Figure 6 PEG-L–treated animals manifest fewer signs of physical dependence. (A) Experimental schedule for drug treatment for conditioned-place aversion (CPA) test. Mice were treated with chronic morphine/saline for 4 days and received an acute injection of naloxone (1 mg/kg, s.c.). Morphine was administered encapsulated into MLV or PEG-L or in its free form (10–60 mg/kg). (B) Appearance of signs of morphine withdrawal and Gellert-Holtzman score in animals treated with morphine for 15 min after the conditioning sessions with naloxone. Data are the mean ± SEM. **P < 0.01, ***P < 0.001, $P < 0.05, &P < 0.05, &&P < 0.01, &&&P < 0.001 versus S+Nx; #P < 0.05, ##P < 0.01, @P < 0.05 versus PEG-L+Nx. Saline (S), naloxone (Nx), free morphine (F-M); n = 10–11).
Morphine Encapsulation in Liposomes Reduces CPA Duration but not CPA Expression
Morphine administration, either in its free form or encapsulated in MLV or PEG-L, induced a significant [F(3,24) = 6.078; P < 0.05, P < 0.01] degree of place aversion to the naloxone-paired chamber in comparison with the saline group (Figure 7A). Besides, one-way ANOVA for the CPA score indicated no differences between free morphine, MLV, and PEG-L.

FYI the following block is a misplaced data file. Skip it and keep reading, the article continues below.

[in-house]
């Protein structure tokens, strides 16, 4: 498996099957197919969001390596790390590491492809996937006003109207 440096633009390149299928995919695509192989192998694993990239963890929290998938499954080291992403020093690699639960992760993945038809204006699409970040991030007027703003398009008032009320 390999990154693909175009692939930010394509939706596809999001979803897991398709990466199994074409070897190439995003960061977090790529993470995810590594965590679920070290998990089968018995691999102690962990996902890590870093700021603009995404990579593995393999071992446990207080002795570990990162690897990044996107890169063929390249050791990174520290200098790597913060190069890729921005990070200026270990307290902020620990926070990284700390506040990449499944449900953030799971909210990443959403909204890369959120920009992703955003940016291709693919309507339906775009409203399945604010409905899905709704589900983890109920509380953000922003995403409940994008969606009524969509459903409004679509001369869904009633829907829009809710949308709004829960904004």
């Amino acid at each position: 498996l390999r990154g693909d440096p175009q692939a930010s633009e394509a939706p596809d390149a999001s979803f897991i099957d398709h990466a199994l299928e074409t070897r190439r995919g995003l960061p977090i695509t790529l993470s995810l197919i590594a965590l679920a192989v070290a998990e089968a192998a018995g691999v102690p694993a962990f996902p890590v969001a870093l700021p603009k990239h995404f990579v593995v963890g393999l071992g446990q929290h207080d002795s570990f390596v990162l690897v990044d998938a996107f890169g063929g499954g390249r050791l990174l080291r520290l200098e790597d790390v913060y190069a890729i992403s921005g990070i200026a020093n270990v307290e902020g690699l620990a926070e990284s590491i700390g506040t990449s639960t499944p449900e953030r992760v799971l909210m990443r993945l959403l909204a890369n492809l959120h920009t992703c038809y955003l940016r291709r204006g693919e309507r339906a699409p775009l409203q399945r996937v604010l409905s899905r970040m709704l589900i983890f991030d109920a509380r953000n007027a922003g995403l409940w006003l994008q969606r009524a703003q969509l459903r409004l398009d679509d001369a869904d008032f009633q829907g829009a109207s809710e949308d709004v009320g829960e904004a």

Figure 7 Morphine encapsulation in liposomes reduces conditioned-place aversion (CPA) duration but not CPA expression. (A) Effect of repeated saline or morphine injection on CPA test. Mice were treated with chronic morphine/saline for 4 days and received an acute injection of naloxone (1 mg/kg, s.c.). Morphine was administered encapsulated into MLV or PEG-L or in its free way (10–60 mg/kg; n = 8 per group) The score was calculated for each mouse as the difference between postconditioning and preconditioning time spent in the naloxone-paired compartment. (B) Maintenance of the CPA induced by a s.c. injection of naloxone to mice treated chronically with morphine, MLV, or PEG. The bars represent the number of days that each animal needed to achieve a complete extinction of the CPA (defined as a lack of significant differences with respect to preconditioning values). Data are the mean ± SEM. ++P < 0.01 versus PEG-L+Nx. (C) Extinction of CPA training. Aversion scores from day 6 to 13 are shown. Data are the mean ± SEM. **P < 0.01, $P < 0.05, &P < 0.05 versus S+Nx; ++P < 0.01 versus PEG-L+Nx; #P < 0.05, ###P < 0.01 versus MLV+Nx. Saline (S), naloxone (Nx), free morphine (F-M).